There are some good third-party tools for producing A/B tests if you don’t already have a system in-house for conducting such a thing, but I have to recommend Google Website Optimizer to get you started.
Other Actionable Metrics
Don’t just look at something like pageviews over a given week or month, but instead focus on the pageviews at a closer level. Compare pageviews between new customers and returning customers (and your analytics package should be able to break this down for you). If you’re getting a lot of engagement from new customers, you should be able to pin down why – if you’ve got a new product launch, for example, or perhaps you wrote a blog that linked to something that was trending on social or in the online press.
The point is, don’t just focus on the aggregate data, look at the particulars, and consistently ask yourself why, why, why?
These are a particularly useful kind of per-customer metrics that should be scrutinized closely to determine your on-going decision making processes and strategies. For example, you might have a product that has some key lifecycle events. These might be: registering for the product, accessing the free trial, becoming a paying customer.
This will produce for you some very clear actionable metrics over time. You will be able to clearly see, for example, exactly what percentage of customers who registered for the product went on to sign up for the free trial, and then what percentage of those became paying customers. Within each lifecycle action you will be able to determine if the numbers are shifting up or down, at which point you will need to jump in and investigate, and from then start experimenting with some A/B testing to convert as many people from the first group to the paying customer third group as possible.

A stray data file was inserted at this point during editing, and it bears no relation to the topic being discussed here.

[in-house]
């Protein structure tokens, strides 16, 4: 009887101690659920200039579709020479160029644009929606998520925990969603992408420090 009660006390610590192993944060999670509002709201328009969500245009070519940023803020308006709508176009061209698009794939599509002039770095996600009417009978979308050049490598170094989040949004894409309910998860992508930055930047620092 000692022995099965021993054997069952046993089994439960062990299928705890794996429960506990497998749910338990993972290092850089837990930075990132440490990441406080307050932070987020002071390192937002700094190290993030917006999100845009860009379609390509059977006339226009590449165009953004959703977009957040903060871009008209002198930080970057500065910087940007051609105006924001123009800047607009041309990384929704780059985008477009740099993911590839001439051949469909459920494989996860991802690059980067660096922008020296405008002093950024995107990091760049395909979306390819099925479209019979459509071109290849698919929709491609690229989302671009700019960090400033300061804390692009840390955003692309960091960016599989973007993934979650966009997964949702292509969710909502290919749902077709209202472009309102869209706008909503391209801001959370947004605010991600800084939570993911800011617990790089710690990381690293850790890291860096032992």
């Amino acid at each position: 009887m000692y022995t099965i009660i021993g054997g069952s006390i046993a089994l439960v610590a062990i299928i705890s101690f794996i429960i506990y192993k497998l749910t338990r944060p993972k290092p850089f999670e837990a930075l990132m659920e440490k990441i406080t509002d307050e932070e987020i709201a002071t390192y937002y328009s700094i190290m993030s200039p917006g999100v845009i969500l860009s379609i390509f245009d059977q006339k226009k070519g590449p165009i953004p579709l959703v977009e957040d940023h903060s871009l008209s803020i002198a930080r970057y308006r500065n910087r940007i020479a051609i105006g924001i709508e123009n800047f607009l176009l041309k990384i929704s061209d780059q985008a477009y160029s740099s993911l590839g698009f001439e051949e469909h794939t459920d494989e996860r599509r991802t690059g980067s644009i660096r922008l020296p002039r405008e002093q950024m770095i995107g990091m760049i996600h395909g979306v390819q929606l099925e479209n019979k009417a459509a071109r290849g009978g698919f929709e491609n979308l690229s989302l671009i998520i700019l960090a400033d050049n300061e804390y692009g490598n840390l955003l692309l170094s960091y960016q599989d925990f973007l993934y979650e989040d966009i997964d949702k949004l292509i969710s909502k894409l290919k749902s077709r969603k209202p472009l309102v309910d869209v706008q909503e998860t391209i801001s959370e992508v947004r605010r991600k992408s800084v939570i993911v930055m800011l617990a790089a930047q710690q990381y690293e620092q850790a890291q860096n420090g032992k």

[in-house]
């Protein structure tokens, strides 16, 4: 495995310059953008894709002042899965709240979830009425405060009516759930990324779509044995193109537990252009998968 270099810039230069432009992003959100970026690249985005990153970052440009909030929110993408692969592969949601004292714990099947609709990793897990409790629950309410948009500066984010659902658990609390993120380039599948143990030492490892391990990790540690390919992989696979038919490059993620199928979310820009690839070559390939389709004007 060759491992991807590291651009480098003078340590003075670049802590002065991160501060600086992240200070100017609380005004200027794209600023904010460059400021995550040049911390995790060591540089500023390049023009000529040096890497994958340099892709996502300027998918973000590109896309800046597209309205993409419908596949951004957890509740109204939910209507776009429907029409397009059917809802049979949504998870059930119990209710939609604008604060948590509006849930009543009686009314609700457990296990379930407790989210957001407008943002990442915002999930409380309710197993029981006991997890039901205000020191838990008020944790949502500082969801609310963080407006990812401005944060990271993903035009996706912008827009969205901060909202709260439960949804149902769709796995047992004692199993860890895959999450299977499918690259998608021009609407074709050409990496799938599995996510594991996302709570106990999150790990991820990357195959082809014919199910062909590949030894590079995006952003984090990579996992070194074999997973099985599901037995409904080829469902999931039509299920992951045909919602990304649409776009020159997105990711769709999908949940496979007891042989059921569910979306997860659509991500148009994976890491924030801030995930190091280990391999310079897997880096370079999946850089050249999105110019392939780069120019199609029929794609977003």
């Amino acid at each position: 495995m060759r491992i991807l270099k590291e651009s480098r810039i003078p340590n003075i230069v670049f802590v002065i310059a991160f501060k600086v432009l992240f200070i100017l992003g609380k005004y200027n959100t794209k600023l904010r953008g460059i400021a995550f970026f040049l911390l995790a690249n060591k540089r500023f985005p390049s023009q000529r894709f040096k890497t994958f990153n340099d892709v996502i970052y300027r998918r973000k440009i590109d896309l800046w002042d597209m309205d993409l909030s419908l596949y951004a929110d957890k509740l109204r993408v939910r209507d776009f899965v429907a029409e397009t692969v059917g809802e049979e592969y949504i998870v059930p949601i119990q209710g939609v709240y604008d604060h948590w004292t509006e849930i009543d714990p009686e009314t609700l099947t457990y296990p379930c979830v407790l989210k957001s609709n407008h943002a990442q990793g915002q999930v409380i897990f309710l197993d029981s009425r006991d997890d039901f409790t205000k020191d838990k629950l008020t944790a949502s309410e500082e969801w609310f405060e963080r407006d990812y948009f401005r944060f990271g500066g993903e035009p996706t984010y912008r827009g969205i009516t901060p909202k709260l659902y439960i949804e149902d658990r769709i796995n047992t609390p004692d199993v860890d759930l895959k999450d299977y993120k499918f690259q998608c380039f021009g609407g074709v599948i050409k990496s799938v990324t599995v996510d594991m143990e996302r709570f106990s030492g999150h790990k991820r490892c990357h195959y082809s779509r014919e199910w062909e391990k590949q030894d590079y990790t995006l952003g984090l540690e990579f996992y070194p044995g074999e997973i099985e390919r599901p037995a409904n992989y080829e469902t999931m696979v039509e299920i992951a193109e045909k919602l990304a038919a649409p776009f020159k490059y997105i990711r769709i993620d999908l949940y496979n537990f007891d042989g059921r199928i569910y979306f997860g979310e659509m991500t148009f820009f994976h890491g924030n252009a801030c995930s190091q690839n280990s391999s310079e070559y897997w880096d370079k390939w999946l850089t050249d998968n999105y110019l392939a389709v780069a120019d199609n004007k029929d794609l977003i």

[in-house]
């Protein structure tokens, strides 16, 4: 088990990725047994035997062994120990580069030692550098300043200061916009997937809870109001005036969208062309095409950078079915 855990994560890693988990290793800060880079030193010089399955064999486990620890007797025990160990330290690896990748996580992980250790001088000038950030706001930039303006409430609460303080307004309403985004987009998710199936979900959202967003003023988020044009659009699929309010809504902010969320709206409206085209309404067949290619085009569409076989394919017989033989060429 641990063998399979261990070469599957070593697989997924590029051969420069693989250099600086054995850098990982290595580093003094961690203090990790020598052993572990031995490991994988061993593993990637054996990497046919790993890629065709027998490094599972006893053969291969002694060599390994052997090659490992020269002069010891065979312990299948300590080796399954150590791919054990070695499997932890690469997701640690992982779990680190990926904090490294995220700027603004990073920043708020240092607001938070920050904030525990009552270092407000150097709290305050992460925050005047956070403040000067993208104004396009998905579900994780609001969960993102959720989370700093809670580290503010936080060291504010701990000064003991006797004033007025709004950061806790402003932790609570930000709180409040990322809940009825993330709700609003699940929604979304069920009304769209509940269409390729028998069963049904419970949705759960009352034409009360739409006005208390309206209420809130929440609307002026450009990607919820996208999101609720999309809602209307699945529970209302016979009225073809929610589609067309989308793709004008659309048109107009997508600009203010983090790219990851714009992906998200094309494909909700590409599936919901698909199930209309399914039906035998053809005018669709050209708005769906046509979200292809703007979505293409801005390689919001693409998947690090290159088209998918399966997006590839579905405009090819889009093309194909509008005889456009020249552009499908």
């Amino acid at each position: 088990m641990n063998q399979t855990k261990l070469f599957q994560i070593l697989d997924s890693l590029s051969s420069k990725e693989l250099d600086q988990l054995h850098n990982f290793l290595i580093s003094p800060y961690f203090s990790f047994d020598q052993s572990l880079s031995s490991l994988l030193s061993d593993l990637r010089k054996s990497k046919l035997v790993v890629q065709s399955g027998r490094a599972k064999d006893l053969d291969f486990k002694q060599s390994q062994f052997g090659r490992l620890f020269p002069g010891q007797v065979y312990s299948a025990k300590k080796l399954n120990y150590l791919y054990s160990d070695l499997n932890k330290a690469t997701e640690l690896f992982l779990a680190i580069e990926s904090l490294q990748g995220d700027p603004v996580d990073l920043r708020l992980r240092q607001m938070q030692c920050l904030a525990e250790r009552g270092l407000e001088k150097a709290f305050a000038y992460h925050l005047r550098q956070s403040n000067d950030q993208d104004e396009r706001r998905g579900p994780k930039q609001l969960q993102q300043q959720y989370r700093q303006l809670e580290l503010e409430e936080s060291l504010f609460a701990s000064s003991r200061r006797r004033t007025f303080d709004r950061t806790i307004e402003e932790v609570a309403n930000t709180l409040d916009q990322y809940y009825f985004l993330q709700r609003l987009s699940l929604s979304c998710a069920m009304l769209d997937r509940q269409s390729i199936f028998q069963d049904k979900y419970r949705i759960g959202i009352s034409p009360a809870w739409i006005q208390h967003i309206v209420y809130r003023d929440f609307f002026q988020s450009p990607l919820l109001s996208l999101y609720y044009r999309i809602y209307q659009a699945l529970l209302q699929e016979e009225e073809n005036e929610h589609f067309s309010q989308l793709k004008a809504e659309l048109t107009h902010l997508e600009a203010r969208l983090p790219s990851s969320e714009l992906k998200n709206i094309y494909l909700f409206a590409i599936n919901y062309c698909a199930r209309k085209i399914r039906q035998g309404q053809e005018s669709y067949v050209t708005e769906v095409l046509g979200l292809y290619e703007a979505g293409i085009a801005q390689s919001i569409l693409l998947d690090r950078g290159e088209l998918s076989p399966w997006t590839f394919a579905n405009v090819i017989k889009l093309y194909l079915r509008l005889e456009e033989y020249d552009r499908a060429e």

Put simply, marketers should only ever measure what matters. And that means looking at the people who are visiting your site on a micro level, conducting some split-testing to see how they can be influenced, and then implementing the changes based on the results.
And, just as a final word to reiterate – just remember that it is conversions that you want to focus your efforts on, not your traffic.